Interview With Powerlifter Eric Talmant Interviewed by Mike Westerdal of CriticalBench.com - January 2009
Eric Is The Founder And Meet Director Of The Raw Unity Meet
Photo by SAS Digital Memories
Eric Talmant Is Currently training for The Big One; The 2009 Raw Unity Championships. Eric is
not only a competitor but also the founder and director of the Raw Unity Meet. As a world champion
competitor Talmant has competed in the WPO and many other feds. At the time of this interview he is
ranked second in the country raw for his weight class.
Before starting the interview I'd like to thank Eric for helping me cut over 10 pounds in 48-hours on two occassion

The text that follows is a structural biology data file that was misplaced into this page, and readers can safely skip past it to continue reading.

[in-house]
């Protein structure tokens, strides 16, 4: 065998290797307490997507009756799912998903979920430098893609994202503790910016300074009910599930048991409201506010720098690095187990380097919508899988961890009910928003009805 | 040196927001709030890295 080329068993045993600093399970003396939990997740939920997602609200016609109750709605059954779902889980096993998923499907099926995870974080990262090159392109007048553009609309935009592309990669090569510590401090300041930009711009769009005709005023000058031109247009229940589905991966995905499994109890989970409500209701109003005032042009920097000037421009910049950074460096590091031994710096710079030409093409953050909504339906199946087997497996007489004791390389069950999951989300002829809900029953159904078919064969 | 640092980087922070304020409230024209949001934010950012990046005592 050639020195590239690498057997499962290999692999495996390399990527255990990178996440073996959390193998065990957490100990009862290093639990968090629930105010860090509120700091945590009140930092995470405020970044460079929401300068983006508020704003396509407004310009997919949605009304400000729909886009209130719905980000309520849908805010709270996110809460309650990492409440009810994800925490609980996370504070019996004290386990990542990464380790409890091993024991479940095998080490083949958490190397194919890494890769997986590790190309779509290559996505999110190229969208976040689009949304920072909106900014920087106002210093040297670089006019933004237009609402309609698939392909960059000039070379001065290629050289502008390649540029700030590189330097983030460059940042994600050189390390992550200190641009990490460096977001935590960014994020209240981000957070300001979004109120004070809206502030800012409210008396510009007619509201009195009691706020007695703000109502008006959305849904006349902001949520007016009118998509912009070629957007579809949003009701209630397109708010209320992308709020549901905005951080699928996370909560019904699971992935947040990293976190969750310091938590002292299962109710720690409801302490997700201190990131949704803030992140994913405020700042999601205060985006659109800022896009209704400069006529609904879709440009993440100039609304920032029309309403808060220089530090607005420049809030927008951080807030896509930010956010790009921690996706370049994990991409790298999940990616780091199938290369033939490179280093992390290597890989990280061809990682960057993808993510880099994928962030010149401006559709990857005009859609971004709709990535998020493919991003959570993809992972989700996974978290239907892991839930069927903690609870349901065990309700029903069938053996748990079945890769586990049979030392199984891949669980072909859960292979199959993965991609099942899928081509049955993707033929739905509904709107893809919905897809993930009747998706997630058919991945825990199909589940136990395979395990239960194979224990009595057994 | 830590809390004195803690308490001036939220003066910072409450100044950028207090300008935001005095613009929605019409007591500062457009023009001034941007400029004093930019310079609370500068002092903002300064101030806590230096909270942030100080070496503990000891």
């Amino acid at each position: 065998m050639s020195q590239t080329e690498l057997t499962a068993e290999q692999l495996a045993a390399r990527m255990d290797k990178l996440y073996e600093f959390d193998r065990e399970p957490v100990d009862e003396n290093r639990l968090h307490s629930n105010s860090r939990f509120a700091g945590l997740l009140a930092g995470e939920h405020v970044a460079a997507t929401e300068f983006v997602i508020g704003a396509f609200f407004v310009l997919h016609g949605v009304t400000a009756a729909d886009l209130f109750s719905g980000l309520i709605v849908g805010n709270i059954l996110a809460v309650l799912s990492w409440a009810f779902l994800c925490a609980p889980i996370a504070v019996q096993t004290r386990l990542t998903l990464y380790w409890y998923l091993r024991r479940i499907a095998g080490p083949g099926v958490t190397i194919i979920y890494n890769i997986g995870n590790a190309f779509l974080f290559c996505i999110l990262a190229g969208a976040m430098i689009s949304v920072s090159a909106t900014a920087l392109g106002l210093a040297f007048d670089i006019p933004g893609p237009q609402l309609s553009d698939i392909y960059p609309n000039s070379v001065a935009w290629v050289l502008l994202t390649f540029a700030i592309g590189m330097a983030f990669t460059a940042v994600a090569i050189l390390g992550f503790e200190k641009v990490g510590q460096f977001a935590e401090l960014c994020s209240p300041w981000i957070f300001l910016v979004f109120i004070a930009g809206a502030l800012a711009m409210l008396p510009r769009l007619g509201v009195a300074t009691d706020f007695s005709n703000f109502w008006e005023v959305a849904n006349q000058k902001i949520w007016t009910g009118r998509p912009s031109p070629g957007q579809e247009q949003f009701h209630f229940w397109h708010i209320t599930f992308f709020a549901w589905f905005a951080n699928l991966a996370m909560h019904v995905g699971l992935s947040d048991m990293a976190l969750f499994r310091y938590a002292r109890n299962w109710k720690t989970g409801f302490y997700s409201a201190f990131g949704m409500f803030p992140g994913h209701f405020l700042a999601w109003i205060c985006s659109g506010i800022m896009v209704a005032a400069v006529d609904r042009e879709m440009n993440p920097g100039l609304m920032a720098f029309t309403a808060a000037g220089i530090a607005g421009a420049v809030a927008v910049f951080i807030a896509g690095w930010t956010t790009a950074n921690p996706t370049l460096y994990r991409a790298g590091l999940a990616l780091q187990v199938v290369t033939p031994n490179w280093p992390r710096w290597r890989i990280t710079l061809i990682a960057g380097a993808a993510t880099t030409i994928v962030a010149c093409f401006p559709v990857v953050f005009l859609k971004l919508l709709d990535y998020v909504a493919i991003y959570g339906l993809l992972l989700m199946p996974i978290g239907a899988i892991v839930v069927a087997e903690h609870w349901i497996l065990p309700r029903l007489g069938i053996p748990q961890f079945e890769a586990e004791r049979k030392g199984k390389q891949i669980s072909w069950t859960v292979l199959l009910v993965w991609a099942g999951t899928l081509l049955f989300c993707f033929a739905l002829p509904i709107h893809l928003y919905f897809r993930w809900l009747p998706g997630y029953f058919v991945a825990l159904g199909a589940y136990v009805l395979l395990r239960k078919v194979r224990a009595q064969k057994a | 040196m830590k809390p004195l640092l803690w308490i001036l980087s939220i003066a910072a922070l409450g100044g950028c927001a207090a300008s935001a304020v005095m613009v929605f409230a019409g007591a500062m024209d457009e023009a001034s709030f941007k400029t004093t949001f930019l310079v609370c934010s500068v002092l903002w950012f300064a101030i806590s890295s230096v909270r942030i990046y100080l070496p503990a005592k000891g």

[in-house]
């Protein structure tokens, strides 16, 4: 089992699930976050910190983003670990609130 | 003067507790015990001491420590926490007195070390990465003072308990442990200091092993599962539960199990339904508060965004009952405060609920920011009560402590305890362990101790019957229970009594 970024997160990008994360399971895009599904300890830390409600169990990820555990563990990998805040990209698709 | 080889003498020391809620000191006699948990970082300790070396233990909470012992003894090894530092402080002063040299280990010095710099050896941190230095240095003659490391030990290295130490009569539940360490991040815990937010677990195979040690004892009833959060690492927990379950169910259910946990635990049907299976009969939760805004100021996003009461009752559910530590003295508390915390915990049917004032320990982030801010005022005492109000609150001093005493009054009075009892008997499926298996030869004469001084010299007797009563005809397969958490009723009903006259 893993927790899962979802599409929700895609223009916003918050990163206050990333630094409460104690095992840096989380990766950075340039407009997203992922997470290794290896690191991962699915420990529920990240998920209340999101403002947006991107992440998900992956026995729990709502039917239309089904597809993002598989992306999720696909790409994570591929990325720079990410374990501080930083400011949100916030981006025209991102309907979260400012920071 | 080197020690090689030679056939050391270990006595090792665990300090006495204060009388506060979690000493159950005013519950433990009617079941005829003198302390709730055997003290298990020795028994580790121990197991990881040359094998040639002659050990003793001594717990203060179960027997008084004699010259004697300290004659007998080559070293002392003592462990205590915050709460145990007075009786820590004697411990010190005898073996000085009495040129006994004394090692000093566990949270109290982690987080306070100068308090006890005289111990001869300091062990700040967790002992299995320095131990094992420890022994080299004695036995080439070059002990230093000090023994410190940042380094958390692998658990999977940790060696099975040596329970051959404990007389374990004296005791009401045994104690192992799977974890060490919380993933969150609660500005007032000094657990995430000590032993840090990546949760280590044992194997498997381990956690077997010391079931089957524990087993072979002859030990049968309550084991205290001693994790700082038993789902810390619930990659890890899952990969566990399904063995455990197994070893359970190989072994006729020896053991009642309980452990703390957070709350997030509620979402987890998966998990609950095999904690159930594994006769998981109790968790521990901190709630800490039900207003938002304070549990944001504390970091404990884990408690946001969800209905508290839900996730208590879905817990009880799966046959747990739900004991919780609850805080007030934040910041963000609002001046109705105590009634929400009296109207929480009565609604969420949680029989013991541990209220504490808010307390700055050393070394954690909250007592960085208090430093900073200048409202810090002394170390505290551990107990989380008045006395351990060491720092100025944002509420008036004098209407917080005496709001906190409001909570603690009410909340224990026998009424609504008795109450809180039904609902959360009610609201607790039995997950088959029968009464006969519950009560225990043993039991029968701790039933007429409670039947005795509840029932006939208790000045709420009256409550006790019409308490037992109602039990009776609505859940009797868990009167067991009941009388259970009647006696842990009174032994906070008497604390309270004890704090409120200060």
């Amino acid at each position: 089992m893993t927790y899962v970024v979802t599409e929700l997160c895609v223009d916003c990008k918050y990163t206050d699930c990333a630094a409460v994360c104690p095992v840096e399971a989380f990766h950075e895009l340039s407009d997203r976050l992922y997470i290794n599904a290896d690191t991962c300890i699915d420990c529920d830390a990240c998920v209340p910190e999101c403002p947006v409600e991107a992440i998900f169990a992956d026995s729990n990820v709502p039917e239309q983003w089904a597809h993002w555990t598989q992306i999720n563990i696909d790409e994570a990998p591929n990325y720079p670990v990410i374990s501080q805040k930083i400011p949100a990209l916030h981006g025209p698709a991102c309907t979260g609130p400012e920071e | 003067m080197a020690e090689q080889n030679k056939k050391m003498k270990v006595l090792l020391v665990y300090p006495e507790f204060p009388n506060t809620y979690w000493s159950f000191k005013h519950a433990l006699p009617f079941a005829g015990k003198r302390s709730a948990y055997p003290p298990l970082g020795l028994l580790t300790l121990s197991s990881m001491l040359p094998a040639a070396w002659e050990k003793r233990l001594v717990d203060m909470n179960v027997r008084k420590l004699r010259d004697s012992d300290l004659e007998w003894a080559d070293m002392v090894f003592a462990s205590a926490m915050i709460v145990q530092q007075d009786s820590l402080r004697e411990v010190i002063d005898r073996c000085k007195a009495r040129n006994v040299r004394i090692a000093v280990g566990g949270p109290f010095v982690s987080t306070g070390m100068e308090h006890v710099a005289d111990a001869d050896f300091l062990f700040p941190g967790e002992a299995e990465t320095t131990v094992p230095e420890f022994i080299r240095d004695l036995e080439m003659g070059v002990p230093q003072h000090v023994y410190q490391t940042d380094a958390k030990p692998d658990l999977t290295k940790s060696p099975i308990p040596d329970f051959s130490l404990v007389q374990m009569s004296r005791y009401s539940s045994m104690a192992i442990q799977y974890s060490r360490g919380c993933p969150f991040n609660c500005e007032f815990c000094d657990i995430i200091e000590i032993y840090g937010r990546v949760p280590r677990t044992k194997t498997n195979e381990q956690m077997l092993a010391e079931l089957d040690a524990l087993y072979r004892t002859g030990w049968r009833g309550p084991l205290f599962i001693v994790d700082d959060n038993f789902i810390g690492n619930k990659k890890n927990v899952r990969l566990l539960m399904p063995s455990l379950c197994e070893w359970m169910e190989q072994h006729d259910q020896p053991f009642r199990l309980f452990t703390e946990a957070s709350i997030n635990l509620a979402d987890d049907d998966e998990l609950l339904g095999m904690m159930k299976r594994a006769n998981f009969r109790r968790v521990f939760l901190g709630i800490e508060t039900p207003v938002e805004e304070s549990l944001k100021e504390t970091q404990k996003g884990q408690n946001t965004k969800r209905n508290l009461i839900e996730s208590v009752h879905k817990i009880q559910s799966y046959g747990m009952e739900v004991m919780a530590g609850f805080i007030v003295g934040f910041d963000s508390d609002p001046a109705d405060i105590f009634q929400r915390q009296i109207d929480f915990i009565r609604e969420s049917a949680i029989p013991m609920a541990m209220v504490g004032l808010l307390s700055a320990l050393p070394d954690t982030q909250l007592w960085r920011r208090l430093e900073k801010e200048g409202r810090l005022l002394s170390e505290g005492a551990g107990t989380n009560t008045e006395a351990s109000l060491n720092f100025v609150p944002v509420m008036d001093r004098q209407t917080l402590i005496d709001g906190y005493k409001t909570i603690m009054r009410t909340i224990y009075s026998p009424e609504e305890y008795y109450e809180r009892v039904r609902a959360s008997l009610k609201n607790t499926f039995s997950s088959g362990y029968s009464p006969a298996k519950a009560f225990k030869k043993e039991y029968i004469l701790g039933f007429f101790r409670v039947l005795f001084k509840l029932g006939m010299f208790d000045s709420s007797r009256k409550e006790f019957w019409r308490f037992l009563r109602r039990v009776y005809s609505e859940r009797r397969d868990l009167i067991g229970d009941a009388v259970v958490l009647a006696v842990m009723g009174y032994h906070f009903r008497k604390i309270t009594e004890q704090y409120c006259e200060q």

prior to a meet. Eric is a stand up guy and it's always a pleasure to be a part of any meet that he is involved with. After reading
this interview you'll have to agree that Eric is not only a gifted lifter but also a very knowledgeable one!
CRITICAL BENCH: Eric, What do you do for a living?
I am a certified Metabolic Typing advisor so I work with folks on building and maintaining great health.
CRITICAL BENCH: Eric, here's an essay question for you. What is metabolic typing and why is it important?
In regards to Metabolic Typing, if I had to sum it up in one sentence I would say that it is the most individualized science of building health that I have ever come across in diligently studying nutrition and health for 16 years now.
I strongly advise you to visit: http://www.metabolictyping.info/ and read as much as you can in order to get a feel for what Metabolic Typing is and what it isn't.
I also recommend that you read my three articles concerning Metabolic Typing. They can be found here:
CRITICAL BENCH: How long have you been powerlifting? How did you first get started in the sport?